A Lot or a Little?
What you will—and won't—find in this TV show.
Dracula and Van Helsing -- once sworn enemies -- are working together for a common cause. That said, the common cause is killing people who once wronged them, and achieving their goal calls for large-scale treachery, blackmail, and deceit.
Positive Role Models
The main character, Dracula, is most certainly a villain, although his primary motivation is to get revenge on the people who killed his beloved wife. He's also partnering with Van Helsing, who in the original novel was a hero -- and his principal enemy.
Violence & Scariness
Death, and blood, are integral to the plot, and when characters die, it's carnal and messy (slitting throats, devouring necks, etc.). There's physical combat, too, involving low-tech weapons like knives, crossbows, and stakes.
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Sex, Romance & Nudity
Although sexual acts are simulated and no sensitive parts are shown, some scenes are heavily suggestive with lots of skin that stops just short of nudity.
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Light use of gateway words like "hell" and "damn."
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Drinking, Drugs & Smoking
Mostly social drinking, although there are minor characters who use hallucinatory drugs.
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Parents Need to Know
Parents need to know that Dracula takes heavy liberties with the plot and characters of the classic novel that inspired it, dialing up the violence and sexual content for modern audiences. That means you'll see plenty of bloody acts (like throat-slitting and flesh-eating), but cutaway shots keep most scenes from getting too gory. You'll also see characters engaged in sexual activity that, while simulated, is strongly suggestive. Characters drink socially, too, and some use hallucinatory drugs, although language is comparatively tame (such as "damn" and "hell").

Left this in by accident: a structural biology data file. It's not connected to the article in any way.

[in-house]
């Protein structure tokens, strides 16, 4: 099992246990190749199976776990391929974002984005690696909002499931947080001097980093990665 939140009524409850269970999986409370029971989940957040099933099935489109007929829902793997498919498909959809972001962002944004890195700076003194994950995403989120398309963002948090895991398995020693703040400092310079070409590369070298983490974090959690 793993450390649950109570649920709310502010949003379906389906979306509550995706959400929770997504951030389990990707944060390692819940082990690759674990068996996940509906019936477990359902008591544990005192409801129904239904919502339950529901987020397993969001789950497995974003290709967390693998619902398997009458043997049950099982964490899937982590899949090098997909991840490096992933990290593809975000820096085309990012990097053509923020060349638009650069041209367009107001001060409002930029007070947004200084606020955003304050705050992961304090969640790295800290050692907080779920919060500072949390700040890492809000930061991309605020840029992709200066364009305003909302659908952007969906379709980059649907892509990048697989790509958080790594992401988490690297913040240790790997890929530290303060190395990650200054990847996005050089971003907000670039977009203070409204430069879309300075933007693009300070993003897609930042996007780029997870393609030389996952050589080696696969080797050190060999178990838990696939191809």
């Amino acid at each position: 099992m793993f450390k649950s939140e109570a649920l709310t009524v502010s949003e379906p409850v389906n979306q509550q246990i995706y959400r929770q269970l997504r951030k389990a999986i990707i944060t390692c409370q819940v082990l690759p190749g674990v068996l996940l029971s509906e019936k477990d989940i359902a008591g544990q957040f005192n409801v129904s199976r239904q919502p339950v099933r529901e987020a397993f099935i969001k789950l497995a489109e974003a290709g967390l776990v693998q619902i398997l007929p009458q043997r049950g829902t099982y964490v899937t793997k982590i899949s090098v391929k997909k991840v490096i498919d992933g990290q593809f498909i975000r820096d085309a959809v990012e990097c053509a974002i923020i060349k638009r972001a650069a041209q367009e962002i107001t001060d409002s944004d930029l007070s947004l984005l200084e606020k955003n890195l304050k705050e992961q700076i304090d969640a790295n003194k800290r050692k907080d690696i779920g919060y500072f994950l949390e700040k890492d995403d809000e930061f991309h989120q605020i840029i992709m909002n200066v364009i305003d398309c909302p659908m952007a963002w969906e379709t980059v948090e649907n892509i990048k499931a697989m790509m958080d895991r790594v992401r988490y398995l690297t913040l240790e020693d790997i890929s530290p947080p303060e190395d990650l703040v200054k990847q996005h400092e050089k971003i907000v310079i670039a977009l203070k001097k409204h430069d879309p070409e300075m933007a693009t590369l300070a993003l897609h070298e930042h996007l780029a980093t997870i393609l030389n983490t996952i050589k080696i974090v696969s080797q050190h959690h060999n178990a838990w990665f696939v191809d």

Is It Any Good?
It feels like vampires have been "the thing" since, well, forever ago. And that's partly why this lavishly styled revamp of Bram Stoker's time-honored tale feels so frustratingly late to the party, even in spite of major change-ups like the rebranding of Dracula and his adversary, Van Helsing, into Victorian-era partners in crime. So pardon the pun...but hasn't this vampire thing already been done to death?
Tired themes of the undead aside, there's still a lot this British-American drama does well (although the convoluted story line involving the count bringing electricity to the masses isn't one of them) -- from knockout sets and costumes to a credibly cast ensemble. Also, in spite of an American accent that sounds a bit like Christian Slater gone cowboy, Rhys Meyers delivers the goods when it comes to animal magnetism, reminiscent of his turn in The Tudors but dialed down for a network audience.
Did we miss something on diversity?
Research shows a connection between kids' healthy self-esteem and positive portrayals in media. That's why we've added a new "Diverse Representations" section to our reviews that will be rolling out on an ongoing basis. You can help us help kids by suggesting a diversity update.